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This poem is taken from Poetry Nation 4 Number 4, 1975.

Barns, Unimproved Molly Holden

The barns of Worcestershire are as old and huge
as our parish churches and have much in common
- crucked, quoined, crocketted, even naved
and aisled within, though their black oak - adzed and sawn
as many generations since - is not considered holy
as are the squared stones of the church, its looping steps.

Nor do the barns give back echoes. The floors are unswept,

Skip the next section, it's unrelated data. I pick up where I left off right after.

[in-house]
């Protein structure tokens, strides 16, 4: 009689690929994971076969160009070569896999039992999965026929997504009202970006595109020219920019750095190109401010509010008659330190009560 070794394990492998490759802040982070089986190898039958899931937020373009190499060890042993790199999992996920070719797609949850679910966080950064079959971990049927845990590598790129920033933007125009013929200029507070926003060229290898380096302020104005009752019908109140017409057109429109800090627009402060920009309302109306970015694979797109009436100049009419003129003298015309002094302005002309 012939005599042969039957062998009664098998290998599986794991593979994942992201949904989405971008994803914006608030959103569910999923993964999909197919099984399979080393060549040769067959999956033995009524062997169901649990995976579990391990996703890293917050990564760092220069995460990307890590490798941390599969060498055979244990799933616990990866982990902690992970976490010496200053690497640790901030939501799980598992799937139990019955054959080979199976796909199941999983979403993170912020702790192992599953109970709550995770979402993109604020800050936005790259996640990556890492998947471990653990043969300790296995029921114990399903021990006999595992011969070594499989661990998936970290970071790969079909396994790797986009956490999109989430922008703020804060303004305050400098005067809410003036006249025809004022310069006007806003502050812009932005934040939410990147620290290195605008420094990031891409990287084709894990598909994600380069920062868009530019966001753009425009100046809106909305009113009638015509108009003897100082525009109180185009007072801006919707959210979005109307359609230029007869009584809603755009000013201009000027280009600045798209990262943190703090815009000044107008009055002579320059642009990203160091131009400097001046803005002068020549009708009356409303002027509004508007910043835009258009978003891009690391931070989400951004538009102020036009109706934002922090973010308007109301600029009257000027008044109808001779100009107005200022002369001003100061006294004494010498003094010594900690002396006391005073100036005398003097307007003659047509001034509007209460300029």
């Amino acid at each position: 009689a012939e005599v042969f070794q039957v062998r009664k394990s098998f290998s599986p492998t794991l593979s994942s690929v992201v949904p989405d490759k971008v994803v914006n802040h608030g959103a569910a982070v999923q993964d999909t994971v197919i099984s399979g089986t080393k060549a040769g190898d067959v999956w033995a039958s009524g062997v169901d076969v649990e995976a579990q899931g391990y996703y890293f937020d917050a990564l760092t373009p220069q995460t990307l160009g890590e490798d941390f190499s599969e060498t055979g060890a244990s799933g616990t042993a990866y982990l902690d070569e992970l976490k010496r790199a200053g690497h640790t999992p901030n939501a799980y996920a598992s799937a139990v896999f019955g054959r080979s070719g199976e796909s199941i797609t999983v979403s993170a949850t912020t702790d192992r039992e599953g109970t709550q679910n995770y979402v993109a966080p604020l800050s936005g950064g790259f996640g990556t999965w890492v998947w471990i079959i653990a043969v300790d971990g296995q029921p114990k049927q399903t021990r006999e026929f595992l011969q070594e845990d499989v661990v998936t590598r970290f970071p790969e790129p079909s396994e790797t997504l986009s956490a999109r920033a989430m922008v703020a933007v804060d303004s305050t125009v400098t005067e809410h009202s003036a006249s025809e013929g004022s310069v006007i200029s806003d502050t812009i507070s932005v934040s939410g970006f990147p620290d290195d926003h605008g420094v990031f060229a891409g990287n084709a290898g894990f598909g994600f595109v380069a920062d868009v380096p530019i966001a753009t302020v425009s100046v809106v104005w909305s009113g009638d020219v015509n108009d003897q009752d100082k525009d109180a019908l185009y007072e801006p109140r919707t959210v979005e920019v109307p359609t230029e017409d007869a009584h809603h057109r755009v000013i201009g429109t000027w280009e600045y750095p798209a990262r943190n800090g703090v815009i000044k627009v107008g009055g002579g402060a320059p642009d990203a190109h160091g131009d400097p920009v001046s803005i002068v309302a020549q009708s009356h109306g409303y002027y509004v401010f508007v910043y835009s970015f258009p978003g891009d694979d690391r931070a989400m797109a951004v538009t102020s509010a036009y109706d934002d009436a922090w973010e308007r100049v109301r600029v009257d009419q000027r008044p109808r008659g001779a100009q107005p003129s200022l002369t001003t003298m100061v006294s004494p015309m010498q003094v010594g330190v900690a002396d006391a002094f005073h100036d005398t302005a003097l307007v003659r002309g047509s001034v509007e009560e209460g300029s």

starred with dry dung, littered with broken straw
and stray ends of binder twine that men have dropped,
having no further use for them. Also,
they are crowded with objects that absorb sound
- tractors quiet for a time while the seed's sown and springing,
great yellow harvesters waiting in the dark for their hour
to come, emerging once-a-year like legendary dragons,
to re-arrange the land and finish summer.
And there are still some bales of last year's straw,
...


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